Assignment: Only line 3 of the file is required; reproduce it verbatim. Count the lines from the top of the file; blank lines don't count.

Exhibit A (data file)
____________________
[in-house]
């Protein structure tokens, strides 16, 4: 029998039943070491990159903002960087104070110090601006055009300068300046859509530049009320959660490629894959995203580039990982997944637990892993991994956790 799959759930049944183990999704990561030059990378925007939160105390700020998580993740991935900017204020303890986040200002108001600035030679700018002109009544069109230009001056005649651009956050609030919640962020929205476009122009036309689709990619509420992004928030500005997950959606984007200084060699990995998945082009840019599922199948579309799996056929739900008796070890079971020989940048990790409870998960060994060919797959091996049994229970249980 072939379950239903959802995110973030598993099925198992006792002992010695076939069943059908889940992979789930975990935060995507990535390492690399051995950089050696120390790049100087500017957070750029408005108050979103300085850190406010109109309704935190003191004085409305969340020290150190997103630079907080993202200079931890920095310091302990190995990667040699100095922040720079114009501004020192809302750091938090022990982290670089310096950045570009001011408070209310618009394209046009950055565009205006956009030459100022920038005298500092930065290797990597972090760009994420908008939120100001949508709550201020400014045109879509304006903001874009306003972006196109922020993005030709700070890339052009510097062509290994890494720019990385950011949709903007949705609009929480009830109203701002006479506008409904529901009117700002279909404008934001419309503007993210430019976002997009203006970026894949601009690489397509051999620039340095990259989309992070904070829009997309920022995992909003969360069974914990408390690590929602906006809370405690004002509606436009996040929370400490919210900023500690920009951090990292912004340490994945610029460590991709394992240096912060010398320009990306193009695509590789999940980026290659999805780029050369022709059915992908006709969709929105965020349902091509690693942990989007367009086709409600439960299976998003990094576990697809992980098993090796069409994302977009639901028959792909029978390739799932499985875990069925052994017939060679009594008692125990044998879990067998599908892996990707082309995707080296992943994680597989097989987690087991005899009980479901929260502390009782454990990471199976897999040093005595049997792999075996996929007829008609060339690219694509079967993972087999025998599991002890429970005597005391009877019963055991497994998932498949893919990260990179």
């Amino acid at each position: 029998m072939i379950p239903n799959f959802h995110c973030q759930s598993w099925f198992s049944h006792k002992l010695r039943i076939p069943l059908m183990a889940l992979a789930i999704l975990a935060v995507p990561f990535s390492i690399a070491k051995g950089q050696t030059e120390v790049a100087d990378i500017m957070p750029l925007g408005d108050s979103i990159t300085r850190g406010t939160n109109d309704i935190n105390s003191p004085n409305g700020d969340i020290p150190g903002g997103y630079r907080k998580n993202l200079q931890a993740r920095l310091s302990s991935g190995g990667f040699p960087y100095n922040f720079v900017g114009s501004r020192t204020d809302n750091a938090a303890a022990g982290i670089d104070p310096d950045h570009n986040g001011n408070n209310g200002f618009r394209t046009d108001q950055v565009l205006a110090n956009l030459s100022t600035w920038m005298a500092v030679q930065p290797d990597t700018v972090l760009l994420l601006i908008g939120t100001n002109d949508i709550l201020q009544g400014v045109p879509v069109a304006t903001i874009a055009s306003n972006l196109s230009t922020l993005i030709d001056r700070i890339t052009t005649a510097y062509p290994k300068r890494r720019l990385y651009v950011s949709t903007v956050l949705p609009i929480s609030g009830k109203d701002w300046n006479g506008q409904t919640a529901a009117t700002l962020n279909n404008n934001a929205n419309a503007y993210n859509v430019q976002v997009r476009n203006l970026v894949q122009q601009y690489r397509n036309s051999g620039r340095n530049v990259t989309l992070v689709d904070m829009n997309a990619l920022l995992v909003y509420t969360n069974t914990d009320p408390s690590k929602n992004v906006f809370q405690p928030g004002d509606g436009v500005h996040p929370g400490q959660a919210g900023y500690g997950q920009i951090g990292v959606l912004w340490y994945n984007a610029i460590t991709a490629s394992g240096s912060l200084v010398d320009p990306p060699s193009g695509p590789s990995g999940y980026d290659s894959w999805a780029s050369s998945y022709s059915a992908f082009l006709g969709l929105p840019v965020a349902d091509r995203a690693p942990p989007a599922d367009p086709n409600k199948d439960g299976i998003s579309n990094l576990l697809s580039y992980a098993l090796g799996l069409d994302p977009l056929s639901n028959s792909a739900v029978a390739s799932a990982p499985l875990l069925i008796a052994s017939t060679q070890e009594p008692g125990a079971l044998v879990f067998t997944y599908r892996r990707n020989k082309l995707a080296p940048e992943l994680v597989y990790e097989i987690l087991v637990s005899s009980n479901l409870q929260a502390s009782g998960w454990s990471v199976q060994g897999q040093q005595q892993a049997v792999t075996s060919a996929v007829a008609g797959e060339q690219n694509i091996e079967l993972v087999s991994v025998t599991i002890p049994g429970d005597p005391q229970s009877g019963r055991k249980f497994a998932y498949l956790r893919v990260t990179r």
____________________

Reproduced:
């Amino acid at each position: 029998m072939i379950p239903n799959f959802h995110c973030q759930s598993w099925f198992s049944h006792k002992l010695r039943i076939p069943l059908m183990a889940l992979a789930i999704l975990a935060v995507p990561f990535s390492i690399a070491k051995g950089q050696t030059e120390v790049a100087d990378i500017m957070p750029l925007g408005d108050s979103i990159t300085r850190g406010t939160n109109d309704i935190n105390s003191p004085n409305g700020d969340i020290p150190g903002g997103y630079r907080k998580n993202l200079q931890a993740r920095l310091s302990s991935g190995g990667f040699p960087y100095n922040f720079v900017g114009s501004r020192t204020d809302n750091a938090a303890a022990g982290i670089d104070p310096d950045h570009n986040g001011n408070n209310g200002f618009r394209t046009d108001q950055v565009l205006a110090n956009l030459s100022t600035w920038m005298a500092v030679q930065p290797d990597t700018v972090l760009l994420l601006i908008g939120t100001n002109d949508i709550l201020q009544g400014v045109p879509v069109a304006t903001i874009a055009s306003n972006l196109s230009t922020l993005i030709d001056r700070i890339t052009t005649a510097y062509p290994k300068r890494r720019l990385y651009v950011s949709t903007v956050l949705p609009i929480s609030g009830k109203d701002w300046n006479g506008q409904t919640a529901a009117t700002l962020n279909n404008n934001a929205n419309a503007y993210n859509v430019q976002v997009r476009n203006l970026v894949q122009q601009y690489r397509n036309s051999g620039r340095n530049v990259t989309l992070v689709d904070m829009n997309a990619l920022l995992v909003y509420t969360n069974t914990d009320p408390s690590k929602n992004v906006f809370q405690p928030g004002d509606g436009v500005h996040p929370g400490q959660a919210g900023y500690g997950q920009i951090g990292v959606l912004w340490y994945n984007a610029i460590t991709a490629s394992g240096s912060l200084v010398d320009p990306p060699s193009g695509p590789s990995g999940y980026d290659s894959w999805a780029s050369s998945y022709s059915a992908f082009l006709g969709l929105p840019v965020a349902d091509r995203a690693p942990p989007a599922d367009p086709n409600k199948d439960g299976i998003s579309n990094l576990l697809s580039y992980a098993l090796g799996l069409d994302p977009l056929s639901n028959s792909a739900v029978a390739s799932a990982p499985l875990l069925i008796a052994s017939t060679q070890e009594p008692g125990a079971l044998v879990f067998t997944y599908r892996r990707n020989k082309l995707a080296p940048e992943l994680v597989y990790e097989i987690l087991v637990s005899s009980n479901l409870q929260a502390s009782g998960w454990s990471v199976q060994g897999q040093q005595q892993a049997v792999t075996s060919a996929v007829a008609g797959e060339q690219n694509i091996e079967l993972v087999s991994v025998t599991i002890p049994g429970d005597p005391q229970s009877g019963r055991k249980f497994a998932y498949l956790r893919v990260t990179r």